WILMINGTON, Del. (AP) — Delaware's transportation secretary ordered immediate inspections of major bridges in the state on Thursday to see if they might have any problems similar to an interstate bypass that had to close in Wilmington.
Delaware Department of Transportation Secretary Shailen Bhatt also told The Associated Press that his agency was checking under the bridges to make sure the state's property is properly marked.
The action comes after the Interstate 495 bridge was closed because of tilting support columns. The bridge, a bypass that helps alleviate congestion on I-95 and normally carries about 90,000 vehicles daily, has been closed since Monday, snarling traffic on the crucial north-south artery. It will be at least several weeks before it is reopened.
Officials suspect that a large mound of dirt dumped next to the bridge over several years shifted the ground underneath the span and caused the columns to tilt. Bhatt said at least part of the pile was on the state's property.
Gov. Jack Markell walked the bridge Thursday with Bhatt, who said the northbound lanes were clearly tilted. In addition, the walls separating the northbound and southbound lanes, which are supposed to be level with each other, are displaced in some spots by as much as 18 inches.
"This is unbelievable," the governor said.
Bhatt said inspectors will first look at bridges of similar design in similar soils throughout the state.
"I want eyes on all those bridges immediately," he told the AP.
In all, there are 1,600 bridges in Delaware, including 91 that are on interstate highways. Bhatt said he couldn't immediately say exactly how many bridges would be inspected or how long it would take.
The disappearance of a fence that cordoned off the state's property underneath the I-495 bridge has exposed a possible gap in the state's inspection program, he said.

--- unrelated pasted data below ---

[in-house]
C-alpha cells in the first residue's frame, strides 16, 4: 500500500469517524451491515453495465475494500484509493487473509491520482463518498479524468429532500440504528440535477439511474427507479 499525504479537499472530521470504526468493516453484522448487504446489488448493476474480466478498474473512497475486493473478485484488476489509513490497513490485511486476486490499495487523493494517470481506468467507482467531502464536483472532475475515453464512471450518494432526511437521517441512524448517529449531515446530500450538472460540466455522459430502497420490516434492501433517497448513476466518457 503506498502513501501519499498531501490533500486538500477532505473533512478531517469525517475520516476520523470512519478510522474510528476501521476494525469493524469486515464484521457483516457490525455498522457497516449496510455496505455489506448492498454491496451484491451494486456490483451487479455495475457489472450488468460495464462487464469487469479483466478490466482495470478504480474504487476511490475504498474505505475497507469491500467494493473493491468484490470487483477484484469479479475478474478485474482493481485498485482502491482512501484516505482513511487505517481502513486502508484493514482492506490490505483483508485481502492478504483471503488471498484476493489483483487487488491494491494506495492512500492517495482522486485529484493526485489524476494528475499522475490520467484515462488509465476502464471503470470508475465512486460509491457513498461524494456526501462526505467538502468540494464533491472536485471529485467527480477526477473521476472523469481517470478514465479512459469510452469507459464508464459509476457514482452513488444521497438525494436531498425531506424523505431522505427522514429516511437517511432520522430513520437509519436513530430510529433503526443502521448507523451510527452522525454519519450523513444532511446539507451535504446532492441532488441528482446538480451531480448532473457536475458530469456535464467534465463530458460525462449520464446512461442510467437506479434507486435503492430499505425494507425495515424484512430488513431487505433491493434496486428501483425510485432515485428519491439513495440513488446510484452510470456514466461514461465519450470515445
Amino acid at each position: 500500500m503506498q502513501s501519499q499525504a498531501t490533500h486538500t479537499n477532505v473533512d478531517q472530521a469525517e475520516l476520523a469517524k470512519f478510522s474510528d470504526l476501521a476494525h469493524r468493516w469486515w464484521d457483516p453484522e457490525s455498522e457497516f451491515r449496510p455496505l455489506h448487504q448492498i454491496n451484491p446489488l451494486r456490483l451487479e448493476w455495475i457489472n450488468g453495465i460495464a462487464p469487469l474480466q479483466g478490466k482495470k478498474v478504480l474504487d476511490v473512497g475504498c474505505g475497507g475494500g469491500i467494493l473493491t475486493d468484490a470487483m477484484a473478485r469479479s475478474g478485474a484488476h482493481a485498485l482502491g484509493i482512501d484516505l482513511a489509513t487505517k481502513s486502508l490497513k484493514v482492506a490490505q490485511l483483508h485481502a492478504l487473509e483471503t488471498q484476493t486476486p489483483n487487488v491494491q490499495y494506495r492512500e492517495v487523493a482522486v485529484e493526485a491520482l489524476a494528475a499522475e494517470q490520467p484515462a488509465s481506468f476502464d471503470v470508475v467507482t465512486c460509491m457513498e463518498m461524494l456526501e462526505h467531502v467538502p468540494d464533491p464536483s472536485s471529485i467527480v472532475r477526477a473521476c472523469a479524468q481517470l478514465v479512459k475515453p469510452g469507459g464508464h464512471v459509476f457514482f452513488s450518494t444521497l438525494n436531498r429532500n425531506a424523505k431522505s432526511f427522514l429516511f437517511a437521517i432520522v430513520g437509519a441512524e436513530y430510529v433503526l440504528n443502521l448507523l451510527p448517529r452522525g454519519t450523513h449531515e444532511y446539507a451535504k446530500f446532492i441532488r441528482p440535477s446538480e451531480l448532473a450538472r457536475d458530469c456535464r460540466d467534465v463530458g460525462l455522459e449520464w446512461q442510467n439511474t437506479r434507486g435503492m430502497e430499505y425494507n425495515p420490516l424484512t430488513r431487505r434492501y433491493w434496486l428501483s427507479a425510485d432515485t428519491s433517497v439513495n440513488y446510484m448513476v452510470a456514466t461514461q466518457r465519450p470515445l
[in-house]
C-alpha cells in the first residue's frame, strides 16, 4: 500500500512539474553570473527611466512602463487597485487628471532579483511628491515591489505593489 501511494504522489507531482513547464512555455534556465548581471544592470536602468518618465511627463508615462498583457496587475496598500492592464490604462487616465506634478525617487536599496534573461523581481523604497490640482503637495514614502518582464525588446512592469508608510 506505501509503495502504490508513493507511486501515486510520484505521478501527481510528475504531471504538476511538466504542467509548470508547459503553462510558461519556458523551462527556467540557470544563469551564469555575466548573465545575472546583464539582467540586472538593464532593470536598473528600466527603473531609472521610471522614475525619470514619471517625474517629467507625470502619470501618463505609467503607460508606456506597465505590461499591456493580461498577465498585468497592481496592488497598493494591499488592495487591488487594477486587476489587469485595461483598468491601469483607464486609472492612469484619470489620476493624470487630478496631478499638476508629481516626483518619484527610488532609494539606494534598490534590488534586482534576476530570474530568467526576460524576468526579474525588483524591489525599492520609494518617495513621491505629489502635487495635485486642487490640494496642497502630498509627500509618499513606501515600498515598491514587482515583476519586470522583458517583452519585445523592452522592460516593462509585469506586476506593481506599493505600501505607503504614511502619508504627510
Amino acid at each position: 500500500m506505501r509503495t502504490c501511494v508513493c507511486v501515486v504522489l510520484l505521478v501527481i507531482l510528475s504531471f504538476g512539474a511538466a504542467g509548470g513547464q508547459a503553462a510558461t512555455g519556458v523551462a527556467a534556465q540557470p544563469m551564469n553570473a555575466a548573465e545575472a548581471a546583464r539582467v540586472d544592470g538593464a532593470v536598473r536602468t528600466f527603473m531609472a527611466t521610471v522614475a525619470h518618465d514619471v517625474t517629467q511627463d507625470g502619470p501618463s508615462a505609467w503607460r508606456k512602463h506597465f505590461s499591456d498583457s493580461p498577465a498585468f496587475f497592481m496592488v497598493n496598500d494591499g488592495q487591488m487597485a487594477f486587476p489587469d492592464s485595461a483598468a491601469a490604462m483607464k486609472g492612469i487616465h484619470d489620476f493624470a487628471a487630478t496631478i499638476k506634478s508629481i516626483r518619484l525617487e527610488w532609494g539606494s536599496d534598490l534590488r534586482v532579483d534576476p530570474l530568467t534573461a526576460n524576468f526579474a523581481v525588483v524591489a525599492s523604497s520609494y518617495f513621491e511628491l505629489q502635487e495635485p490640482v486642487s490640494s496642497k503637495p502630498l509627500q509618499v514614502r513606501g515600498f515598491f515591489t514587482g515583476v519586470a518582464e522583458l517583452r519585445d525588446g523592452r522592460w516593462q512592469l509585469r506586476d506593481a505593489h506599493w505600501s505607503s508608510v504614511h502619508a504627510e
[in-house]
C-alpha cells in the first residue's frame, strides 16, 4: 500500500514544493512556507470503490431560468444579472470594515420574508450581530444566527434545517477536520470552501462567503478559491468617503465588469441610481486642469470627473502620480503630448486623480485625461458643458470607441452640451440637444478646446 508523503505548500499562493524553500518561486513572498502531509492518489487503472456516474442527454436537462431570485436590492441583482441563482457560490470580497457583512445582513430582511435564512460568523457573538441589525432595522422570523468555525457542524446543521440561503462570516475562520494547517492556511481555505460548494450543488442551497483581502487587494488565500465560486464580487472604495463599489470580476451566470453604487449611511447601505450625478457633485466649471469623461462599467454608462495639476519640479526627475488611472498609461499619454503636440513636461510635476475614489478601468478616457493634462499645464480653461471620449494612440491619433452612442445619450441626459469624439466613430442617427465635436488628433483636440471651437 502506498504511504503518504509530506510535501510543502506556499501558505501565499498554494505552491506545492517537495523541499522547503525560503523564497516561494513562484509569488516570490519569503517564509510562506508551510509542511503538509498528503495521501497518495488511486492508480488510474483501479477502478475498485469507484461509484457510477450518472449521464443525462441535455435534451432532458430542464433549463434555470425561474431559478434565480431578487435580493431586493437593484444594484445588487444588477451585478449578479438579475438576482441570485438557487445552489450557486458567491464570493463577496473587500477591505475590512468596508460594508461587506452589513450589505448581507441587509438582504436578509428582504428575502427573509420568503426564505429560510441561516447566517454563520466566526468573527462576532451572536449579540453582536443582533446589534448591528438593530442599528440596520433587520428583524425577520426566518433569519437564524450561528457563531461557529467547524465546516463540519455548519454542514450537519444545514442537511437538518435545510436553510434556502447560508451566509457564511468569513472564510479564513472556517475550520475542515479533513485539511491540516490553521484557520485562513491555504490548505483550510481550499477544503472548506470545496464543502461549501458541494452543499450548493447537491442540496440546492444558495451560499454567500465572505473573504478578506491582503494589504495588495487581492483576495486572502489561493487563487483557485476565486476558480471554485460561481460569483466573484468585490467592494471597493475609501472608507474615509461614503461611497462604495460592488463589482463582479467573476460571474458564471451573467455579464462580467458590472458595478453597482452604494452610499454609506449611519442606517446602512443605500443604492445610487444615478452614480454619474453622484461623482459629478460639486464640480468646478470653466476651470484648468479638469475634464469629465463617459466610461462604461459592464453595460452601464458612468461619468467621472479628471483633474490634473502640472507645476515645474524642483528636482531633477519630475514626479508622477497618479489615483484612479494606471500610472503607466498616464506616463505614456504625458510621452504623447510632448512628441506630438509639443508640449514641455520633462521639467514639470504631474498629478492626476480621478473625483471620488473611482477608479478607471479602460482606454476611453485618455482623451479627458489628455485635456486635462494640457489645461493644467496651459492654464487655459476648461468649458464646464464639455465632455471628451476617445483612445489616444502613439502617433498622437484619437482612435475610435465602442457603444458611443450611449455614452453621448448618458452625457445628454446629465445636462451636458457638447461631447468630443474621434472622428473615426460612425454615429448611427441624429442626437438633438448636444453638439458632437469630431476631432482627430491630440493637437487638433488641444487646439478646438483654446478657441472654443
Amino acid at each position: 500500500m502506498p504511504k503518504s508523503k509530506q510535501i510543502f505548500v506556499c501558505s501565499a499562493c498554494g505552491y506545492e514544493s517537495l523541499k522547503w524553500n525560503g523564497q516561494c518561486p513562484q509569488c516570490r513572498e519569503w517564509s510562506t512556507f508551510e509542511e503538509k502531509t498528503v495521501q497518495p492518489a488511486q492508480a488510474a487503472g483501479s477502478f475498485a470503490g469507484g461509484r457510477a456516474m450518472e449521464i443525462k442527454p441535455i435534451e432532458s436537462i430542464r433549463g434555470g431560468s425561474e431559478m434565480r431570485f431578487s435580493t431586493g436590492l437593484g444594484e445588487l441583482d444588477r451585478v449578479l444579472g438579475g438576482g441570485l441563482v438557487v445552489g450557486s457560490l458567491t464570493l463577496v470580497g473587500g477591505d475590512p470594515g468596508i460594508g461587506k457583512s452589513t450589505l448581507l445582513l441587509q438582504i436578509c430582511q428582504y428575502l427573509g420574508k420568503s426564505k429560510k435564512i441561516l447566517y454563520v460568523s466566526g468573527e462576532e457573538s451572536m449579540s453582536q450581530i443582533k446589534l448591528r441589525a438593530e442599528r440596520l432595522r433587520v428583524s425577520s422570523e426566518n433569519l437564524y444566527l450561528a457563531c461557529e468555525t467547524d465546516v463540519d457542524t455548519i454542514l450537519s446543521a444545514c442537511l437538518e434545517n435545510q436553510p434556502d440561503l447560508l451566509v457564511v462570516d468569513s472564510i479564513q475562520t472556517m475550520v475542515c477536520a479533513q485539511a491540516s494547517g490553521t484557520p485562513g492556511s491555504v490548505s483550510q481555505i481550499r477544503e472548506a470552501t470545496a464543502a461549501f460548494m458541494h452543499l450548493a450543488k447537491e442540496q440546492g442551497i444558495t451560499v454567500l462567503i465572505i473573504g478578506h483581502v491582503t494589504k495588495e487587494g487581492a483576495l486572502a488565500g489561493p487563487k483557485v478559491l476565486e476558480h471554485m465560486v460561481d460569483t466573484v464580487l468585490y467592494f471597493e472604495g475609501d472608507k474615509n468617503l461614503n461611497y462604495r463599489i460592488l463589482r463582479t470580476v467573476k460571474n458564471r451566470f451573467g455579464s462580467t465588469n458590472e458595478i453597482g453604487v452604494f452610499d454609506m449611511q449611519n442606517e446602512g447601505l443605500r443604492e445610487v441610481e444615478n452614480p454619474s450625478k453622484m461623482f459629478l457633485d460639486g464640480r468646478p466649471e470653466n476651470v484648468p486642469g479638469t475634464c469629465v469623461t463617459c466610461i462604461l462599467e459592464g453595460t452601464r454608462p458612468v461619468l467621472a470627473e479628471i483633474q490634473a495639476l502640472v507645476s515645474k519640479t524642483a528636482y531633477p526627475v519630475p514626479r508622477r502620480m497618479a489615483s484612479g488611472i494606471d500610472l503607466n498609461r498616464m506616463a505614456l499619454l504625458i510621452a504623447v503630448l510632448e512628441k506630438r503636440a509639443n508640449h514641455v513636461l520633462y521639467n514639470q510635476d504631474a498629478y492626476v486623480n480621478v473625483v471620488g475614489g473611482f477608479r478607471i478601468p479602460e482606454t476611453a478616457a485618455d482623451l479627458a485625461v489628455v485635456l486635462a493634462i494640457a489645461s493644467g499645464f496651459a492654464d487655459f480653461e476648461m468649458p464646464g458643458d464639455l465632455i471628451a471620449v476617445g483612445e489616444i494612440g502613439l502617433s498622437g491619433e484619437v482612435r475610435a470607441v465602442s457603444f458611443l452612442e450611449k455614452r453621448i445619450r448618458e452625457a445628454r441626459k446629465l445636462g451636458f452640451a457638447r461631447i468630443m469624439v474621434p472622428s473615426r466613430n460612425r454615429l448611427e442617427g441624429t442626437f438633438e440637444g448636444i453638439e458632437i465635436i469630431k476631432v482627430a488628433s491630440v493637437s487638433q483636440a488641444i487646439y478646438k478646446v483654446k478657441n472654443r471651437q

"We need to get an inventory of all of our bridges and make sure right of way fencing is intact, and it needs to be part of our two-year inspections. If it isn't, it needs to be," he said.
Bhatt said he doesn't know what happened to the fence, but the agency was going to find out. The agency so far has not contacted law enforcement.
The Federal Highway Administration does not ask states to examine government property around bridges as part of its guidelines for inspections every two years, an agency spokesman said.
Markell said federal highway officials have pledged to pay 90 percent of the cost of repairing the bridge.
While the total cost of repairs is unknown, the Federal Highway Administration has approved $2 million in emergency relief funds for the initial response, Markell said. The bridge qualifies for federal emergency relief because it's on an interstate highway.
Transportation officials from more than a dozen states told AP that they did not plan any special inspections in light of the Delaware trouble. A few states — including Illinois, Mississippi and Tennessee — said they already went beyond the federal guidelines and routinely inspected the land underneath bridges.
Tripp Shenton, who chairs the Department of Civil and Environmental Engineering at the University of Delaware, said that while it's rare for bridges to be damaged by debris on the ground, inspectors probably should be instructed to note anything unusual. In 1996, a large pile of tires caught fire beneath a bridge on I-95 in Philadelphia, damaging the span and closing it briefly.
The governor praised the engineer who first reported the potential problem to state officials last week. The engineer, an employee of a private company on the site for an unrelated project, saw cracking in the soil around the dirt pile and then spotted the leaning columns.
"He was highly observant that something didn't look quite right," Markell said.
The contractor who dumped the dirt is working with state officials to remove it. He was allowed to use the site under an arrangement with a company that leases land next to the bridge.
Officials have said a system to shore up and brace the bridge will have to be designed, which will take weeks.
Associated Press writer Ben Nuckols in Washington contributed to this report.